- Retire early, and safely withdraw 4 per cent of your portfolio each year without running out of money
Warren Buffett urges us to be skeptical of nerdy-sounding priesthoods, and examine the assumptions behind their models. So, what are the assumptions underpinning FIRE? We already looked at two of them in the previous post:
- The FIRE model works IF you don’t have any uncle points which might force you to sell at an inopportune moment
- The FIRE model works IF you have the intestinal fortitude to stay calm during a major market downturn
Now we’re going to examine another two assumptions:
- The FIRE model works IF market timing doesn’t matter for long-term investors
- The FIRE model works IF historic returns are indicative of future returns
To get right to the point: I think both of these assumptions are shaky, and index funds as a guaranteed way to get rich has been a little overhyped.
Sure, the past returns have been good, on average. Sure, they’re unlikely to go to zero, unless every productive business on Earth simultaneously melts into slag, at which point you’ve got bigger things to worry about. Sure, there’s never been a 20-year period in which the stock market has lost money.
But the standard advice—that timing doesn’t matter—is wrong. Or to put it another way, it’s right on average, but wrong specifically. The problem is that there is no such thing as an ‘average investor’. There’s just you and me, and your auntie, and her neighbour, and a bunch of other individual human beings who care very much about what happens to their precious retirement fund. If your portfolio gets wiped out, it’s not super reassuring to know ‘the average investor’ is doing fine.
Averages are Deceptive
There’s a nifty website called FIREcalc which really hammers this point home. Let’s say you retired in the early 1970s, with a portfolio of $750,000, and planned to withdraw $35,000 of spending money each year. On average, you’ll do very handsomely indeed.
But that average is worse than useless.
Let’s see what happens when three friends with identical portfolios retire in quick succession. Alice retires in 1973 (red), Bob retires in 1974 (blue), and Carol retires in 1975 (green). Here’s how it plays out:
Bob does pretty well, and Carol does spectacularly well. But Alice’s portfolio blows up. It’s incredible how different the outcomes are, based on even the smallest variation in timing.
Let’s make the example a little more conservative. If you use the safe withdrawal rate of 4 per cent, that means you can spend $30,000 a year. Let’s take our tweaked example, and apply it across every period of history since 1871. Here’s what it looks like:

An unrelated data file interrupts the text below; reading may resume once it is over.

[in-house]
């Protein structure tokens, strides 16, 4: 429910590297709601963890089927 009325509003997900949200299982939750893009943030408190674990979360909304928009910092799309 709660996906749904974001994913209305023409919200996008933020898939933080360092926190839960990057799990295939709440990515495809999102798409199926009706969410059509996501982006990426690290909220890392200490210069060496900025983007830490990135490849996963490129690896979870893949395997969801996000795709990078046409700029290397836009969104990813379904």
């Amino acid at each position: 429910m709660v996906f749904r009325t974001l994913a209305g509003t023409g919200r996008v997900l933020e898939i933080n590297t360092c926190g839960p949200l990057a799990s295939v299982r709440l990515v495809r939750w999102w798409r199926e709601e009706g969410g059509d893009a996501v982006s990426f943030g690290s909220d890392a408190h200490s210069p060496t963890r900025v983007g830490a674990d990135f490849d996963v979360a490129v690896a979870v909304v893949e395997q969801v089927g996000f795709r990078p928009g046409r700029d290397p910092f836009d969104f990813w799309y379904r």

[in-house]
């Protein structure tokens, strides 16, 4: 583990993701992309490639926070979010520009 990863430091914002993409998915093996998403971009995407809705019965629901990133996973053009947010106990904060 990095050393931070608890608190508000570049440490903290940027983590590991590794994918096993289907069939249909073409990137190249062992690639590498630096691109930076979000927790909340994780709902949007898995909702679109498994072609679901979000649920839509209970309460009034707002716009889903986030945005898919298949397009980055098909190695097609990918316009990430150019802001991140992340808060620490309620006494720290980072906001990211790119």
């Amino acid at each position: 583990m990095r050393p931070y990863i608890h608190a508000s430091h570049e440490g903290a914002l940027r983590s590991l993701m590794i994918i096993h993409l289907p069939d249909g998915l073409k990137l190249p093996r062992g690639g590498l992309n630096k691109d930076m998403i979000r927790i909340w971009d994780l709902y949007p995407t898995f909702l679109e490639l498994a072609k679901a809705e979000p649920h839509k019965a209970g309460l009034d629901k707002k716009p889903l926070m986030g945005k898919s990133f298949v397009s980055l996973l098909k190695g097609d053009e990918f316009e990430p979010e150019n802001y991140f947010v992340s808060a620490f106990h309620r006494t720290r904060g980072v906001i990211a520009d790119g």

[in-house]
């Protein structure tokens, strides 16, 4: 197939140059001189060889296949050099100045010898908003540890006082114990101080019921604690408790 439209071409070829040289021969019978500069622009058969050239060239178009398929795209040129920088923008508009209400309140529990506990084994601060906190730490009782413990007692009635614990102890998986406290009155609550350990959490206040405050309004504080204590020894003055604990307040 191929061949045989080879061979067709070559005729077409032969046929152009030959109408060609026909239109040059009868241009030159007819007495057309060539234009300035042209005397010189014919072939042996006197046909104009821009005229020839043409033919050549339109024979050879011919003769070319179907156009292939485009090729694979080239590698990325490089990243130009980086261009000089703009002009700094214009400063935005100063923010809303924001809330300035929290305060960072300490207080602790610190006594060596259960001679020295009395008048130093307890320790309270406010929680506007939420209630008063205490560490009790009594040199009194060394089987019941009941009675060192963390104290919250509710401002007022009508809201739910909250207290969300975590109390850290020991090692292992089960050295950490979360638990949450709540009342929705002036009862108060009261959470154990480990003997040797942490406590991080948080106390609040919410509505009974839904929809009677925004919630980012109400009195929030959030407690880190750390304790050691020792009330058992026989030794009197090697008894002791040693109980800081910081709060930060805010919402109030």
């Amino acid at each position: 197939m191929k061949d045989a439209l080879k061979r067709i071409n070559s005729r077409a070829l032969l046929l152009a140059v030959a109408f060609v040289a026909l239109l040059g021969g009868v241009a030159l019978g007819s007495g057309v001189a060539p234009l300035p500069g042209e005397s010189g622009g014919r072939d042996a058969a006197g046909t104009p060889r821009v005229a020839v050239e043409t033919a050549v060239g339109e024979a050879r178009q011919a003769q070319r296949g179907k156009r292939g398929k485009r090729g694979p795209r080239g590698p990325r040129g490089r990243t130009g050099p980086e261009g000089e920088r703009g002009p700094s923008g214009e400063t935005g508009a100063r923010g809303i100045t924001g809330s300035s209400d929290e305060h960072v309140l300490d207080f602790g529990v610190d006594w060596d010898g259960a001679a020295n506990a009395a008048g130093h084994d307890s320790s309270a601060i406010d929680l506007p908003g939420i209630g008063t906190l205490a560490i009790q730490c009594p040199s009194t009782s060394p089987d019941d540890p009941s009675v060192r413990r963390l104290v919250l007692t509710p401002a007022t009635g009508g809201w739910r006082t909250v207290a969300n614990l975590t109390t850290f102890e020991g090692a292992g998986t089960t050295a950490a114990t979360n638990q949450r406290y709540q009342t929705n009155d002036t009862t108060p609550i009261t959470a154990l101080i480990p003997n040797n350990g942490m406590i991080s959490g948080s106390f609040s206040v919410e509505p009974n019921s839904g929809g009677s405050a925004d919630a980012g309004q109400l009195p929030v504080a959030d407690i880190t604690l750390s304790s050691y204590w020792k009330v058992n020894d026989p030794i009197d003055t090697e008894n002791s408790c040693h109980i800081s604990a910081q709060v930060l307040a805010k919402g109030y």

Each line represents a different outcome. The highest portfolio balance at the end of the period is $4.25 million, and the average is $1.4m. But once again, the average is misleading. Some of the paths fall below zero (the red line), and the worst outcome is a balance of -$300,739. In 5 per cent of the cycles tested, the ‘safe’ withdrawal rate was anything but.
So: the assumption that market timing doesn’t matter is wrong. It matters a whole lot. There’s a huge variance in outcomes, purely based on luck.
One obvious takeaway is that it’s important to diversify yourself across investing time windows. Unless you invest a big lump sum all at once, this happens naturally: you keep saving and investing a little more each year. If you do that for 20 years, you end up with 20 different investing windows, and 20 different lines on the graph. That way, you become something much closer to the ‘average investor’.
So the buy-and-hold wisdom really shines during the accumulation phase. As long as you don’t hit any uncle points, you’re not eating into your capital during a downturn. And so long as you keep your nerve, you get to keep buying more at bargain prices!
But you can’t diversify your retirement window. It’s a one-off event. From that point on, you only get one line on the graph. Instead of accumulating through good times and bad, you’re burning capital through good times and bad. With a ‘safe’ withdrawal rate of 4 per cent, there’s something like a one-in-20 chance of going bust. And that’s assuming the past has something to tell us about the future.
Turkeys Before Thanksgiving
Warren Buffett is skeptical of “history-based models”. This is what Nassim Taleb has been banging his drum about for years. There’s a certain type of uncertainty which cannot be measured or tamed. Here’s how John Maynard Keynes put it, way back in 1937:
The game of roulette is not subject, in this sense, to uncertainty… The sense in which I am using the term is that in which the prospect of a European war is uncertain, or the price of copper and the rate of interest twenty years hence, or the obsolescence of a new invention…About these matters, there is no scientific basis on which to form any calculable probability whatsoever. We simply do not know!
No-one can predict the inherently unpredictable. All the prior data might produce a lovely trendline that can be extrapolated out forever, but a single high-impact event makes a mockery of the whole exercise. From the Barbell Strategy for Investing: